The chapter concludes in verses 19-27 with the admonition that hearing (or reading, for that matter) is not enough if one does not do as the word of God says.  One must stay unstained from the world, and a big emphasis is placed on keeping the tongue bridled.  Verses 19-20 (be quick to hear, slow to speak, slow to anger) remind us of  Ecclesiastes 5:2,  Proverbs 10:19 and Proverbs 14:29.

Read or listen to audio of ESV version of this selection from this link.

/Bob’s boy
___________________
some images © V. Gilbert & Arlisle F. Beers

Please note: I did not design the reading plan that I am following in my blog.  All of my comments in this blog, however, are solely my responsibility.  When reading ANY commentary, you should ALWAYS refer first to the scripture, which is God’s unchanging and unfailing word. Reading schedules, as well as a link to the site where you can get the reading plan that I’m currently following for yourself can be found on the “Bible Reading Schedules” page of my website at http://graceofourlord.com.  For questions and help, please see the “FAQ” and “Summaries” pages there.

Exodus 33 – The Command to Leave Sinai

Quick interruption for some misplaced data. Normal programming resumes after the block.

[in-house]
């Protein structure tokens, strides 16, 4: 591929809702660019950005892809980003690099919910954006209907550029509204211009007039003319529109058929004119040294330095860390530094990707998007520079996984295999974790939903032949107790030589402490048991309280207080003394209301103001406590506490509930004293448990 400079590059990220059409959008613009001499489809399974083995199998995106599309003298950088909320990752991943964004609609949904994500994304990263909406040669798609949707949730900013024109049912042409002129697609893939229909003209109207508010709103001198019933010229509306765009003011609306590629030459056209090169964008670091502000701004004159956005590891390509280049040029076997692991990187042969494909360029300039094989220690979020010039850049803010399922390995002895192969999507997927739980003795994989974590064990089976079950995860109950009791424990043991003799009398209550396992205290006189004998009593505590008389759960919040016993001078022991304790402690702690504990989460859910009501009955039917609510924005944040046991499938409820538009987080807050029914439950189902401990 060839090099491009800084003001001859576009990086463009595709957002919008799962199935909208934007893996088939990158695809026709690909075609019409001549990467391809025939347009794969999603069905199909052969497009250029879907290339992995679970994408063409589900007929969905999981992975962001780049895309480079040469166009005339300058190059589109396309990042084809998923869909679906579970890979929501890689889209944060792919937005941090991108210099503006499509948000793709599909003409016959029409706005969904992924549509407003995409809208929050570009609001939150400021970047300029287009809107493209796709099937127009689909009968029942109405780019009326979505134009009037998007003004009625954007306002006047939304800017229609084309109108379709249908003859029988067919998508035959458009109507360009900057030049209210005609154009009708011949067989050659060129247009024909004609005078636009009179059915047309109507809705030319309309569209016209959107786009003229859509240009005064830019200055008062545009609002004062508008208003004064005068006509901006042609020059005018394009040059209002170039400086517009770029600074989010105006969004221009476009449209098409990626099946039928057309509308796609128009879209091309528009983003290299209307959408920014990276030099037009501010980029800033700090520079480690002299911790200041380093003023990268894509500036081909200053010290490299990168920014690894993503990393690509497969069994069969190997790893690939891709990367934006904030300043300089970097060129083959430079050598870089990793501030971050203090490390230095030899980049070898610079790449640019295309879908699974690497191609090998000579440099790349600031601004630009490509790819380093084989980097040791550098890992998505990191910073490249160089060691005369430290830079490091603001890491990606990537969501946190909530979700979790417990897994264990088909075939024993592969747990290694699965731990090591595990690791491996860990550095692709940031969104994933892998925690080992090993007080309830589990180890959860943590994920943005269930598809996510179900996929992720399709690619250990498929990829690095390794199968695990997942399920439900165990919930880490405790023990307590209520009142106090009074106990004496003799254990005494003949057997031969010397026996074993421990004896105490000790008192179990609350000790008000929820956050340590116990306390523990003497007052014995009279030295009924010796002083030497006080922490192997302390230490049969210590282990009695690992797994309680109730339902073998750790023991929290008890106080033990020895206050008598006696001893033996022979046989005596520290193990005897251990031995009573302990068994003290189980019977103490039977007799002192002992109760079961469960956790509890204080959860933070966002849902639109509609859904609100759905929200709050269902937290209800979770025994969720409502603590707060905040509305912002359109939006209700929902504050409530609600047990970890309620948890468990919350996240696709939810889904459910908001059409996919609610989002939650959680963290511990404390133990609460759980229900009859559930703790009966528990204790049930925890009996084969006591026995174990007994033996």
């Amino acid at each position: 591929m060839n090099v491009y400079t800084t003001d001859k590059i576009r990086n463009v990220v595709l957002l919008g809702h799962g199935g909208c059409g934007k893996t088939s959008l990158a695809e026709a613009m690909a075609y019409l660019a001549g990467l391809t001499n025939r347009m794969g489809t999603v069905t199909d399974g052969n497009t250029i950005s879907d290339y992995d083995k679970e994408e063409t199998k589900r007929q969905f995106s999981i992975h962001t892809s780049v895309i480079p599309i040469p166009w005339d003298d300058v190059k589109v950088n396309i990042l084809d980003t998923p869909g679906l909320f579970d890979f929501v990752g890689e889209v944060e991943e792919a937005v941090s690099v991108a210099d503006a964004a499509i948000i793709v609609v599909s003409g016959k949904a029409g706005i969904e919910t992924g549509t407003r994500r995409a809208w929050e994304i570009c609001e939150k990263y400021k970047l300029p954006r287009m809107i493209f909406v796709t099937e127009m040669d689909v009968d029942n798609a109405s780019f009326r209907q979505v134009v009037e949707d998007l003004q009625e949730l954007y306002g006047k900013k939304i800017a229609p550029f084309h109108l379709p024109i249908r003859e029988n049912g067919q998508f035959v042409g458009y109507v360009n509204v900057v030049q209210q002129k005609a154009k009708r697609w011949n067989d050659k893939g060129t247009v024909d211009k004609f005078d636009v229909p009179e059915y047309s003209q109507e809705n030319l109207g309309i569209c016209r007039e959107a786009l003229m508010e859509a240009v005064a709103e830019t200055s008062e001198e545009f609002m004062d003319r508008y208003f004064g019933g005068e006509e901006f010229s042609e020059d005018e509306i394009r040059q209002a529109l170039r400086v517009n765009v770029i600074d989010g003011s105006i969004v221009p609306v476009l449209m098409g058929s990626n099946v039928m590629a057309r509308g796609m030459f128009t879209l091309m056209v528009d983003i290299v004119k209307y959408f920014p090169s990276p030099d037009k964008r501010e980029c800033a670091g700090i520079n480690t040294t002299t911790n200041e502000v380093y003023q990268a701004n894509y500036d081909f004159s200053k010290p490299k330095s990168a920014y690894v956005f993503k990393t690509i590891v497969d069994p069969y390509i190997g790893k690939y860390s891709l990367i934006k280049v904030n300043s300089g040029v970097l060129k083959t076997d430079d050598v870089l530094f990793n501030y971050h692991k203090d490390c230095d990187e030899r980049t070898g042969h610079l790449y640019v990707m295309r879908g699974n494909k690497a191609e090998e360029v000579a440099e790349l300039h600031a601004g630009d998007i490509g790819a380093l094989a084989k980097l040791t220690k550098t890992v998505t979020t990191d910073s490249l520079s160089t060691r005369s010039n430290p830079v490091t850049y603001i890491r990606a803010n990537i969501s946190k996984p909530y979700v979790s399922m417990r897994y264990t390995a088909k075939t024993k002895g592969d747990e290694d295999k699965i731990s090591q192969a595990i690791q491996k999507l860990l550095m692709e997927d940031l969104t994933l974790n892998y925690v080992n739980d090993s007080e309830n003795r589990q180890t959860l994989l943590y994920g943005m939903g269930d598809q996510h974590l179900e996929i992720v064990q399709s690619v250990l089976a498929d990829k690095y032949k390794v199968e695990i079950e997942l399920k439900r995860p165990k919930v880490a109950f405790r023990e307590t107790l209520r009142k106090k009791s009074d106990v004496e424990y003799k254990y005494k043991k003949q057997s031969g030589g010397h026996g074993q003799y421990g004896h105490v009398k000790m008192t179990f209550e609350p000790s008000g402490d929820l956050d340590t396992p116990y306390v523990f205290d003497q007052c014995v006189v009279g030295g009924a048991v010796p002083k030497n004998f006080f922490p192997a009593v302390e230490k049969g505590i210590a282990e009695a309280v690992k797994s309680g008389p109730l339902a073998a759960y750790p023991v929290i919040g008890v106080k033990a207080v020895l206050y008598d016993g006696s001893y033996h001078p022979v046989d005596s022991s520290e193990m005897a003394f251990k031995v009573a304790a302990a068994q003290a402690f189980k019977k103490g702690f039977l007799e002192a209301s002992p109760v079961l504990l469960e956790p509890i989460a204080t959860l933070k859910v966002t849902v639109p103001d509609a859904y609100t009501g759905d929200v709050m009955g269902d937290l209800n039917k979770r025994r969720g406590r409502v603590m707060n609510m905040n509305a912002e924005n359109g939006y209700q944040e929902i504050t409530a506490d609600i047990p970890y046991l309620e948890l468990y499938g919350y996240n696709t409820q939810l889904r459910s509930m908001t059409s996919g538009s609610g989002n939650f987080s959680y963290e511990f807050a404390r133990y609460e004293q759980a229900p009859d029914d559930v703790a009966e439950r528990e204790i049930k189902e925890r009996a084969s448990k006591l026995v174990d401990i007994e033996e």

Climbing the trail near the summit of Mount Sinai.

Image via Wikipedia

The Lord tells Moses to take the people and leave Mount Sinai for Canaan; and again tells him that He will send an angel, but He will not go with them.  The people feel the loss in this proclamation (verse 4), and Moses intercedes.  Moses has matured, and has found favor with God, and their relationship reminds us of that of the Lord with Abraham – as verse 11 even uses the comparison of their conversations to that which occurs between friends.  God’s favor with Abraham as friend is recounted in Isaiah 41:8, where He reassures His people; as well as in James 2:23.

Moses also brings Abraham’s bargaining intercession to mind (from Genesis 18:22-33), as he pleads for the people in verses 12-16.  the Lord agrees in verse 17 because Moses has “found favor in my sight, and I know you by name.”  Despite His very real and righteous anger, the Lord seems to be training Moses as the leader that He wants him to be.  His request in verse 18 should be understood as desire for an outward sign of his favor with the Lord as His chosen leader of the people.

Read or listen to audio of ESV version of this selection from this link.

/Robert
___________________
some images © V. Gilbert & Arlisle F. Beers

Please note: I did not design the reading plan that I am following in my blog.  All of my comments in this blog, however, are solely my responsibility.  When reading ANY commentary, you should ALWAYS refer first to the scripture, which is God’s unchanging and unfailing word. Reading schedules, as well as a link to the site where you can get the reading plan that I’m currently following for yourself can be found on the “Bible Reading Schedules” page of my website at http://graceofourlord.com.  For questions and help, please see the “FAQ” and “Summaries” pages there.

Genesis 40 – Joseph Interprets Two Prisoners’ Dreams